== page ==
• Brett Schafer

Not So Deep Dive: Twitter Stock



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Show Notes


(Ryan) What they do: I think most of our listeners will know what Twitter is, so I’ll focus for the most part on their actual revenue streams, and how they make money. But in case anyone doesn’t know about Twitter, I’ll give a brief explainer. Twitter is one of the most popular social media platforms in the world, where users can communicate through short messages known as tweets and the platform is particularly well known for how passionate its users are. These are often referred to as power users. Aaron Edelheit described Twitter as “the most powerful news and curation tool in the world.” And according to a 2019 study, Twitter’s are on average wealthier and more educated than other social media sites.


But they make money currently in pretty much two ways. Advertising and Data Licensing.


There are pretty much 4 ways people can advertise on Twitter. 1) Promoted Ads: This is a regular tweet that advertisers can pay to have shared with a broader group. Most users have probably noticed these because of their randomness. 2) Follower Ads: This is where Twitter recommends your account for people to follow based on their interests. 3) Trend takeovers: This puts ads next to the trending topics on Twitter. But these ones can be ultra-expensive. 4) Twitter Amplify: For this one, if there’s a video that’s going viral, advertisers can pay to have a pre-roll advertisement in that video. There are a few other ways to advertise, but those are really the primary ones.


And then there’s the data licensing portion. As of the most recent quarter this part only accounted for 11% of revenue and this part is just Twitter selling subscriptions to companies or developers for public data. Platform trends and stuff like that.


(Ryan) History: Twitter’s got an interesting back story. I haven’t read the book, but I’ve read some founder interviews, and here’s how I understand it.


Noah Glass (yes the current CEO of Olo) came up with this idea for a web-based directory for RSS audio otherwise known as podcasts. The company was called Odeo, it was based in San Fran and like most founding stories it started with a little bit of investor capital and hired a few employees. One of those employees was Jack Dorsey. However, shortly after the founding, Apple came out with its own product, basically killing Odeo. They needed to pivot or close up shop.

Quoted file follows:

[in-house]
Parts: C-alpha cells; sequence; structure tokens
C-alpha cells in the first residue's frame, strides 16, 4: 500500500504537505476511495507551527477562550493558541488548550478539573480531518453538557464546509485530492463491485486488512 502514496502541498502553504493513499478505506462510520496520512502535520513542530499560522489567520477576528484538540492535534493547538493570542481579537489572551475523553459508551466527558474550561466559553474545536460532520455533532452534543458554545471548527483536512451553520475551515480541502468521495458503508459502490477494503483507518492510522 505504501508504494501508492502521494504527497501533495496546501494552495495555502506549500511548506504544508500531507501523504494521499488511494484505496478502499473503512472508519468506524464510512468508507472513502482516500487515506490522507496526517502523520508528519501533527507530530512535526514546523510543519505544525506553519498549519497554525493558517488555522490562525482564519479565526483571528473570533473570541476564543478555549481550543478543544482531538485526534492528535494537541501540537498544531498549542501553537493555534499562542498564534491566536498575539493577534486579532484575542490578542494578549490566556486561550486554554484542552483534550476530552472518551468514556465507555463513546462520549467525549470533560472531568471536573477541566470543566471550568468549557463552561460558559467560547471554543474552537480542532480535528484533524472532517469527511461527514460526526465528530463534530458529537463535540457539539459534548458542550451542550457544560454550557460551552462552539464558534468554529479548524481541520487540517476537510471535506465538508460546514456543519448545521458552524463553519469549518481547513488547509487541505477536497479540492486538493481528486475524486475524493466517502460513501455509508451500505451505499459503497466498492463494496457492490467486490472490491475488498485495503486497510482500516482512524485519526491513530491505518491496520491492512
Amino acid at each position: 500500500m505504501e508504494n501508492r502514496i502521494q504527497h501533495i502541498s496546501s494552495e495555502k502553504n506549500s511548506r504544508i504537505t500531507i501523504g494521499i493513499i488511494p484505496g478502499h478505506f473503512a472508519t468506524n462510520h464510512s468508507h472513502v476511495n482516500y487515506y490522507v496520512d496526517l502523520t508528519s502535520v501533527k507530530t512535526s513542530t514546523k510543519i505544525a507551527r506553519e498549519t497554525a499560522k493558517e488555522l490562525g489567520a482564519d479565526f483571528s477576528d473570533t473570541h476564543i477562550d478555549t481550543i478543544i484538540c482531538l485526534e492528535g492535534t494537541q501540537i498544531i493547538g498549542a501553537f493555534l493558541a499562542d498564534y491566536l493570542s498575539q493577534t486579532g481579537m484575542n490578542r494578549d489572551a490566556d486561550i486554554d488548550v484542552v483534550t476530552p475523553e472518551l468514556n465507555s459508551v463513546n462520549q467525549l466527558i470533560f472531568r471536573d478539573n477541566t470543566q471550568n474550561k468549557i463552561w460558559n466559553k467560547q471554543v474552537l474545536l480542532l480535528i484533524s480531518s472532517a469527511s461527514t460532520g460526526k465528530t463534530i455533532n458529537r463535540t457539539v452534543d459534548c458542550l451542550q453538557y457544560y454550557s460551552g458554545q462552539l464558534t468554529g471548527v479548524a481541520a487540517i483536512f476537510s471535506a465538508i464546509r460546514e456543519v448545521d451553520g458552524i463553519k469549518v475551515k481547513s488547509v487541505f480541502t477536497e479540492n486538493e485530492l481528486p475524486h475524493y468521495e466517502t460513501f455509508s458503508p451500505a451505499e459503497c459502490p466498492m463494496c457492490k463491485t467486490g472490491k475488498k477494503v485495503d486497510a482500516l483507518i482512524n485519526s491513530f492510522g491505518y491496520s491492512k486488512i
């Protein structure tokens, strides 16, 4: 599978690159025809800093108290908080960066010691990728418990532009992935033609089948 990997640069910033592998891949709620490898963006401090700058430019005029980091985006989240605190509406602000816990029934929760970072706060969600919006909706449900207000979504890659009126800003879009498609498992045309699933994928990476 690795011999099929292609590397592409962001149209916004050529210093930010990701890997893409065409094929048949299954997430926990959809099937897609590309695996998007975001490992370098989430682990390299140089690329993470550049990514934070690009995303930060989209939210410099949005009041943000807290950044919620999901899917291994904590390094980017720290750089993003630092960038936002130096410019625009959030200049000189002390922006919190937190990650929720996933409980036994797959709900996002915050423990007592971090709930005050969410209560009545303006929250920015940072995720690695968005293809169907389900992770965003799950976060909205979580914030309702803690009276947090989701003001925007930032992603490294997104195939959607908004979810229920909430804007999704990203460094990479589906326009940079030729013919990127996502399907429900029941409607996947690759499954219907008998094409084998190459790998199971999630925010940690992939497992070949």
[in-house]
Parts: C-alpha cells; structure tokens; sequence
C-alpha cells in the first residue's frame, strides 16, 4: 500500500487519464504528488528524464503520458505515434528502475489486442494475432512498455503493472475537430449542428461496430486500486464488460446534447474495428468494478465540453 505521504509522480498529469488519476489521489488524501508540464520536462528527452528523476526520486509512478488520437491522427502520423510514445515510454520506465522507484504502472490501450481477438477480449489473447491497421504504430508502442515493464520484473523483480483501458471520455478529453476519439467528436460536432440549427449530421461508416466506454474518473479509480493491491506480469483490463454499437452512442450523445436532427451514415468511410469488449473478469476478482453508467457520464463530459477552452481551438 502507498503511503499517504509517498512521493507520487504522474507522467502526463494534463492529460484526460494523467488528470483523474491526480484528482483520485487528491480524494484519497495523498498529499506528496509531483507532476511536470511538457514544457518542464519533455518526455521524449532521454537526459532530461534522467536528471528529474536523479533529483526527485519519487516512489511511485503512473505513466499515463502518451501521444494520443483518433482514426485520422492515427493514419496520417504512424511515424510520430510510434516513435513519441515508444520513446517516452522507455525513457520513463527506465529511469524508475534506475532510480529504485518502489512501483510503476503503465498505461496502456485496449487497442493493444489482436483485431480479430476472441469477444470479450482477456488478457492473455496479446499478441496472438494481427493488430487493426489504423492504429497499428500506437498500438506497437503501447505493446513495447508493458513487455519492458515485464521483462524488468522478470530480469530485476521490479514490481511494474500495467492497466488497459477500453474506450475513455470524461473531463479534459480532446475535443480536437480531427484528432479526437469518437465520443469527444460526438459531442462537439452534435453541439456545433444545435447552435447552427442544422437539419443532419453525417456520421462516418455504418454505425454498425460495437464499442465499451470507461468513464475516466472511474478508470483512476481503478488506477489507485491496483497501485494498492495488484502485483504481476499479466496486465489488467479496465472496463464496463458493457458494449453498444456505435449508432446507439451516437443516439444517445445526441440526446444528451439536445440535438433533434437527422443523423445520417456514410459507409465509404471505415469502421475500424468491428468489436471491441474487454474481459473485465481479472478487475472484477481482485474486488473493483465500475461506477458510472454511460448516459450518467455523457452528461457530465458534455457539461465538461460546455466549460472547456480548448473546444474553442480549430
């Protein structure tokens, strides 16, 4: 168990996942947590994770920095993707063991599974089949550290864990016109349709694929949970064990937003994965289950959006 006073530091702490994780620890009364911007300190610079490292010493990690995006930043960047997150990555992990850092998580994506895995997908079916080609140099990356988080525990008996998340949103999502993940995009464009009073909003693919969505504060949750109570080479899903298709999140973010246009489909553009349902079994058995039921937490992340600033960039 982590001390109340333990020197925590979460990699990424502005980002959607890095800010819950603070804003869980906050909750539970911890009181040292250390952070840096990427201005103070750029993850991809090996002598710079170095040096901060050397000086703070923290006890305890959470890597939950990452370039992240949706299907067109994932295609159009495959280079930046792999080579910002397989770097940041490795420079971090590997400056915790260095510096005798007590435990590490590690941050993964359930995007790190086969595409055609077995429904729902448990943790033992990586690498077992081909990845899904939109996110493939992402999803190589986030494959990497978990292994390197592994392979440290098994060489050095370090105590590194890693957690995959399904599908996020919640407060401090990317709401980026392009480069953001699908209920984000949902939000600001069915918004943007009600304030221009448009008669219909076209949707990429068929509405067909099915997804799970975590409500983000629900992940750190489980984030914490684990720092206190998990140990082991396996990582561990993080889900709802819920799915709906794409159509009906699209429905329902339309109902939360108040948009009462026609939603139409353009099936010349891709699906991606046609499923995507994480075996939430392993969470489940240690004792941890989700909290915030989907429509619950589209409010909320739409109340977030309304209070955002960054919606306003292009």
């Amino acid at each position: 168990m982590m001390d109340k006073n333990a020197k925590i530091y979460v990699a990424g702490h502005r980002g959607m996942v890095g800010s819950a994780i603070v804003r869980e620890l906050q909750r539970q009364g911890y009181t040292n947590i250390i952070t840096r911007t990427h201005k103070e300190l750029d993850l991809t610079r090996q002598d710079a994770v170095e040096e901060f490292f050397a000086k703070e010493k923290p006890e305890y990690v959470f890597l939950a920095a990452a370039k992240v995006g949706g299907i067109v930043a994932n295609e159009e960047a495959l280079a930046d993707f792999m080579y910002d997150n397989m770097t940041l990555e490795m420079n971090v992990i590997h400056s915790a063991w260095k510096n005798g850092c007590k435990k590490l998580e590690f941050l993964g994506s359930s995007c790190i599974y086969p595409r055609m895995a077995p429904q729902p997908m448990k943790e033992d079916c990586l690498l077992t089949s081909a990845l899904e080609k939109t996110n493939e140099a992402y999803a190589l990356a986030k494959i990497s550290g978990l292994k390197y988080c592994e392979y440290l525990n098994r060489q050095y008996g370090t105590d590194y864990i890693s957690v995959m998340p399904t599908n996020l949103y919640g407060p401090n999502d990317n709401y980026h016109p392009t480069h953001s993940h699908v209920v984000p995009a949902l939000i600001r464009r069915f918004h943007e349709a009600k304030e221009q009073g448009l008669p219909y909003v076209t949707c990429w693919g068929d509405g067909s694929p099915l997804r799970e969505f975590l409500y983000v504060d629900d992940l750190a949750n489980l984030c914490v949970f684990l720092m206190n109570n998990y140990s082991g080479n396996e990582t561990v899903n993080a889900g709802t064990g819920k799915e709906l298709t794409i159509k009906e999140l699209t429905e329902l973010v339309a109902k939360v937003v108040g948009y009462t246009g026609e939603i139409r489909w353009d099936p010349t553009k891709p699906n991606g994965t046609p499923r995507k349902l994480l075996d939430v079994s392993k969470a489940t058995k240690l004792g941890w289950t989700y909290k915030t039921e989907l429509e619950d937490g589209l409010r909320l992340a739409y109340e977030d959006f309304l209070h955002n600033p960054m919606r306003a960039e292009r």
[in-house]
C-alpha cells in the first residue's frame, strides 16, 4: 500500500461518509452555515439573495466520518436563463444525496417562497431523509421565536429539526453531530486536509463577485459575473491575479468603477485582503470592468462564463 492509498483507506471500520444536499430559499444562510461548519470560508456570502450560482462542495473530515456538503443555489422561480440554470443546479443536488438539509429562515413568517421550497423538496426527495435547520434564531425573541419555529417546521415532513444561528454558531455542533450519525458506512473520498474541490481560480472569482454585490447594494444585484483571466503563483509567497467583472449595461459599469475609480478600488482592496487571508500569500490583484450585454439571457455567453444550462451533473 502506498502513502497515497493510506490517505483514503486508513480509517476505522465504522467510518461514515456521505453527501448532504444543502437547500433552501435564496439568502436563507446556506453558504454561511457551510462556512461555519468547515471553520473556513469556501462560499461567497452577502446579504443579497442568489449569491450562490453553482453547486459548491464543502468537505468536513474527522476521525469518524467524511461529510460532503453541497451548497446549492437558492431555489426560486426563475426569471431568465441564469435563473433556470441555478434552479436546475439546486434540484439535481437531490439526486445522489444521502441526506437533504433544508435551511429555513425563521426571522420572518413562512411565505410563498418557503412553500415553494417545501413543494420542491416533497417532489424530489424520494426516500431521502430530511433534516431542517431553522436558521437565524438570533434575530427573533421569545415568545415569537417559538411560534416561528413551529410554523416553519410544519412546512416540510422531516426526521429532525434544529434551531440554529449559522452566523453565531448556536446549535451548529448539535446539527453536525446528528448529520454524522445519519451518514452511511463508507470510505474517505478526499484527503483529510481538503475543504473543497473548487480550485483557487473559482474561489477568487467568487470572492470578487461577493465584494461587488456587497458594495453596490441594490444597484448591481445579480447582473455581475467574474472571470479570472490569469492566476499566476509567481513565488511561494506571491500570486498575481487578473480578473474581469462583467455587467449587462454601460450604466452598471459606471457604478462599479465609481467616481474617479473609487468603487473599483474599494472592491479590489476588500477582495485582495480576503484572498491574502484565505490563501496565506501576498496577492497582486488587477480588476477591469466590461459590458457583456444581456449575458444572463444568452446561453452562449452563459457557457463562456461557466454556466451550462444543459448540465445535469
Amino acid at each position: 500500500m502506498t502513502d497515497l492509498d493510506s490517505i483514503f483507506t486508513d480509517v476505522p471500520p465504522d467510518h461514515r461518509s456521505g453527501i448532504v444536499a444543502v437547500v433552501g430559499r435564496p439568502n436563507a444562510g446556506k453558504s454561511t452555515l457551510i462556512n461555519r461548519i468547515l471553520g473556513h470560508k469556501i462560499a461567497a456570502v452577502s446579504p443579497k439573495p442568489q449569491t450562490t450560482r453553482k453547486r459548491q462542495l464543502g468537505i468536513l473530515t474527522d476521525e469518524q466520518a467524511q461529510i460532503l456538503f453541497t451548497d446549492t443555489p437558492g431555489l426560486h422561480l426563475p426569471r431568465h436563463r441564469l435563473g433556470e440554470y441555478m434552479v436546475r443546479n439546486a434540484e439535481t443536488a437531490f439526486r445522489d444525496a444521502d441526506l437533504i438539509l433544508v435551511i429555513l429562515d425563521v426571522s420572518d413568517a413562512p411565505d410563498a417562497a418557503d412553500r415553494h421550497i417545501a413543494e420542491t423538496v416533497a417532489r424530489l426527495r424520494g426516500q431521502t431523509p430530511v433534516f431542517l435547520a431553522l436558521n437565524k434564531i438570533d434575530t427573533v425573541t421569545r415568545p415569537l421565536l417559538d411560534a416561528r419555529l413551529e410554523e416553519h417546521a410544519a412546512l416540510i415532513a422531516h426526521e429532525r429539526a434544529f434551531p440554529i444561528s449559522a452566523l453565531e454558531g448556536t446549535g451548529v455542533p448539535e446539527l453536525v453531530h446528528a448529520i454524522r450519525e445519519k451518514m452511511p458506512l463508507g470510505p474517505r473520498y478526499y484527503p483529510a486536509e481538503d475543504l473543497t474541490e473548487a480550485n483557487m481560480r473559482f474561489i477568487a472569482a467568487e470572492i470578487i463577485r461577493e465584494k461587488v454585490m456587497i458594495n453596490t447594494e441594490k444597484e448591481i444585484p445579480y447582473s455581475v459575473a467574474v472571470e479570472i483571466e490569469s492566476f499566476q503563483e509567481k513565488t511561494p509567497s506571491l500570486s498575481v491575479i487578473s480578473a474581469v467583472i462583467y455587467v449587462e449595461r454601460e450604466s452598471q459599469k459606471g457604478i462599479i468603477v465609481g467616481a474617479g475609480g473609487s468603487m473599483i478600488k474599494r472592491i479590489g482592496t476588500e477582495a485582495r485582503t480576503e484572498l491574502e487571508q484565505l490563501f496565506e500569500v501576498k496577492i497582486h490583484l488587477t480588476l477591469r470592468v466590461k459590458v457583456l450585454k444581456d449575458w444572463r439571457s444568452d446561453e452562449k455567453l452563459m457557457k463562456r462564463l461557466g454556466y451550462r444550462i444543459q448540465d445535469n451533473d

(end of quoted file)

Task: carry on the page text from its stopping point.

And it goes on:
So they had a few hackathons trying to come up with new ideas. Dorsey was fascinated with a platform where you could express your status to a bunch of your friends. Glass liked the idea and came up with the name Twttr, but eventually changed to Twitter. Unfortunately, Glass was eventually pushed out by Williams, who had bought shares back from Odeo investors, and Dorsey was elected to be CEO. But after Dorsey’s outside hobbies like drawing, cooking, yoga, and partying took up too much of his time, the board fired him. He was eventually brought back and kept the role until a few weeks ago. He stepped aside, giving the CEO role to Parag Agrawal.


(Brett) Industry/Landscape/Competition:

  • The industry is digital advertising market, which is estimated to have $356 billion in spending in 2020 that will grow to $460 billion by 2024

  • A lot of estimates will have different numbers/projections, but it is clear that this is a large and growing market opportunity

  • Overall, Twitter has a unique industry/competitive landscape, as it isn’t so much competing with others a lot of the time, but with itself to improve its monetization tools

  • Competitors: Facebook, Snap, Instagram, Tik Tok (all the social networks), Clubhouse, Roblox, Substack, essentially anywhere you are finding and reading things on the internet. Twitter is competing for the time spent by users throughout the day.


(Ian) Management and Ownership:

  • Parag Agrawal is the CEO. He was recently made CEO in an announcement from Jack Dorsey.